I see people publishing and using 1000nit HDR patterns for calibrating the Colour Management System (CMS) on TVs and Projectors. As I have also outlined this in The Display Calibration Guide, this is incorrect!
The reasons for this are many so let’s cover them in this article.
Issue 1: Non-Linearity of CMS Systems
The CMS on TVs and Projectors has varying levels of linearity between the darkest and brightest (most luminous) colours. Since the majority of content is in the 0 – 150nit range, it makes a lot more sense to make sure that you get an accurate calibration in that range, as opposed to focusing around the 1000nit range where we are well into highlights territory for most content.
If the CMS was linear on all displays, you could ensure that a 1000nit CMS calibration would get you accurate colours down low, but this is not really the case.
Issue 2: Tone-Mapping
A lot of TVs – and pretty much all projectors – use tone-mapping around the 1000nit range already. Tone-mapping can add an extra layer of inaccuracy to the above mentioned non-linearity issue. I would simply not risk this.
Of course, we can argue that projectors need to tone-map the whole range including 0 – 150nits, however, there is a difference between using a multiplier for a range and using further tone-mapping whereby the relative levels between luminance steps are altered.
Issue 3: White Boosting
Some display technologies will use white boosting to reach the quoted display brightness. For example:
- WRGB OLEDs use a white sub-pixel to boost brightness above around 200nits.
- Some DLP projectors will use a white segment in their colour wheels to boost brightness.
- Some LED or Laser projectors use a “boost LED” or a “boost laser” to boost brightness in the higher ranges – normally to add more blue energy.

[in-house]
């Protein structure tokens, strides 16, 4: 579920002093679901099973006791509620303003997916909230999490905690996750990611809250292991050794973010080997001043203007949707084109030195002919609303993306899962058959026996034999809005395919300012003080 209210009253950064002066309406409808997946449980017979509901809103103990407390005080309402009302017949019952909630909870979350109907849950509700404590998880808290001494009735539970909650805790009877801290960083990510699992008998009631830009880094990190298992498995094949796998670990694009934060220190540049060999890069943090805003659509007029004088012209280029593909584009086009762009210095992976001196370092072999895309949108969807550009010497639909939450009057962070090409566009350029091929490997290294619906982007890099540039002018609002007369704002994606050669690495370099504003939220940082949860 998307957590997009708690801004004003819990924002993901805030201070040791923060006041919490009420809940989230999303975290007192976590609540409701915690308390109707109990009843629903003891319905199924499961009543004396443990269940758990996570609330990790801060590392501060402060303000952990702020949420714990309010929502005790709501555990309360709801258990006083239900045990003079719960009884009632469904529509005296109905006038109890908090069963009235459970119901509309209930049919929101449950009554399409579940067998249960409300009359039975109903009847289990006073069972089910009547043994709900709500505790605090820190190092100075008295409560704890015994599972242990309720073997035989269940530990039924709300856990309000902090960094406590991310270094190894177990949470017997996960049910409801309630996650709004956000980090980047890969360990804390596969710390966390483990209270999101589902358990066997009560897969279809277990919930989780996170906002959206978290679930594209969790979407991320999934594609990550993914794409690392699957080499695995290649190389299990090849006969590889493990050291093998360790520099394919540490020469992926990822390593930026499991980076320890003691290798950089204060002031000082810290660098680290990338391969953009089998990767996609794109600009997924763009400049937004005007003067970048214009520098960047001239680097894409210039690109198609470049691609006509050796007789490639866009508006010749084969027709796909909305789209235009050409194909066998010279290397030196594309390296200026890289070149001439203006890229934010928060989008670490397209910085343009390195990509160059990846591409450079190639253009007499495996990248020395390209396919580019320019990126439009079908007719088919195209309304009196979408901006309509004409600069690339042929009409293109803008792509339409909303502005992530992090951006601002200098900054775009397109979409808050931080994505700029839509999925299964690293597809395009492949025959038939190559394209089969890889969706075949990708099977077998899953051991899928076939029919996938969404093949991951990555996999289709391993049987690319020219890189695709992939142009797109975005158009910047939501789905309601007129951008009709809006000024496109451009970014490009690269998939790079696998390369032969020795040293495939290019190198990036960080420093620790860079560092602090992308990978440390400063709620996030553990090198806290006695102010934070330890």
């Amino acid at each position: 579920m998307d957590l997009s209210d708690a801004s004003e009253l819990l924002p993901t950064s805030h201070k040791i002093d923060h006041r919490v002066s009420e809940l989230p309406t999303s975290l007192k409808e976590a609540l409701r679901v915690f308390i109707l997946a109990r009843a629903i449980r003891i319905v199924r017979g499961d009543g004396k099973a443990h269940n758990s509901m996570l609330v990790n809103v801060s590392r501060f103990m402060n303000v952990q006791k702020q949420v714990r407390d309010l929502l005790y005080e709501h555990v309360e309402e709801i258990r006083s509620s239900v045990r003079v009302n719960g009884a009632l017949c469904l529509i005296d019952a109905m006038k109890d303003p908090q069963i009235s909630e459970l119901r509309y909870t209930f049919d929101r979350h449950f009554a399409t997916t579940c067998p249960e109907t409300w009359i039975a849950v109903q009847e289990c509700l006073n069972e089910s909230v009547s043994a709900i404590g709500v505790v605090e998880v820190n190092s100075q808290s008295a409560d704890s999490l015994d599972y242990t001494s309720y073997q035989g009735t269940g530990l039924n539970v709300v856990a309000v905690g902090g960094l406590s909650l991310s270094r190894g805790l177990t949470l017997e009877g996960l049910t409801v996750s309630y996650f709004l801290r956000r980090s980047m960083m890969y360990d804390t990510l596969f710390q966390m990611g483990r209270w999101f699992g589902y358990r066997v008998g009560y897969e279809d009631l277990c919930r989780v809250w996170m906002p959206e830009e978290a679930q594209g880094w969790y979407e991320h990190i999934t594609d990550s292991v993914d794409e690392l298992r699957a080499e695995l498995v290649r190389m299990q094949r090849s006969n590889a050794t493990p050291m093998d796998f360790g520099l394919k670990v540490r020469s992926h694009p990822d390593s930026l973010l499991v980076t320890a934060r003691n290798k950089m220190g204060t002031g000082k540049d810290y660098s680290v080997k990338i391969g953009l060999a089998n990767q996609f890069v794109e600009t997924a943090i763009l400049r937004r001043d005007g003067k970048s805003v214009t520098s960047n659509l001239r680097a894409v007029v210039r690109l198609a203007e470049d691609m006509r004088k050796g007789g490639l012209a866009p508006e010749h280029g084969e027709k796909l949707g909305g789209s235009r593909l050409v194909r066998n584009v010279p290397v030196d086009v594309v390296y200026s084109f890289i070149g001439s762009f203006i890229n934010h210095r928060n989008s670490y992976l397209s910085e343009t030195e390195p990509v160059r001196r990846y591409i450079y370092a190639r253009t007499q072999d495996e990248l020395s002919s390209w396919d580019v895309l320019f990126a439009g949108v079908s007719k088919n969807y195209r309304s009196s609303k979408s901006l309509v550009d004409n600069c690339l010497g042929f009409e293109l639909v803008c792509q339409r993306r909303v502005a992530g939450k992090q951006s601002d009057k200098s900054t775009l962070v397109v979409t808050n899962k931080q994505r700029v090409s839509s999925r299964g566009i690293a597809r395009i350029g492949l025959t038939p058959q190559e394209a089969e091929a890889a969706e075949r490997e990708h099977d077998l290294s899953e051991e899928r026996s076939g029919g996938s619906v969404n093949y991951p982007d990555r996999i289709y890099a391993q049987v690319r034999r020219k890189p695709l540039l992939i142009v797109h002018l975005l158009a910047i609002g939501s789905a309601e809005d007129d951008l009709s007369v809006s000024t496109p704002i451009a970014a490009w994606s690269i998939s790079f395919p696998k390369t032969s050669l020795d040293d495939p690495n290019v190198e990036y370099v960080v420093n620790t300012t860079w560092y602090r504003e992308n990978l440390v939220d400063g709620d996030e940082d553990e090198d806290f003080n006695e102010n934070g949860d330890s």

- Greyscale on all displays can be calibrated to boost the upper range using additional green and blue energy while keeping below 60% more accurate for the majority of content. This is actually a good strategy to use if a display is not bright enough.
What white boosting will do is desaturate colours in the higher luminance ranges and will most certainly affect 1000nits.
As you can see, it is a much better strategy to use 100nit patterns to calibrate a display’s CMS for HDR as opposed to 1000nit patterns. This is the strategy I use and recommend others to do the same. Thankfully, then you use HCFR to do a manual calibration, the automatic pattern generator will generate the correct pattern intensity automatically. However, external patterns still seem to be an issue.
Now this doesn’t mean that you can’t use 1000nit (or even 4000nit and 10,000nit) patterns after calibration to check how a display will render highlight information. You can absolutely do that. However, it is bad economy to prioritise highlight accuracy above the accuracy of the rest of the 99% of content.
The Display Calibration Guide
If you liked this article and would like to learn more about displays, and display calibration, you can get The Display calibration Guide here.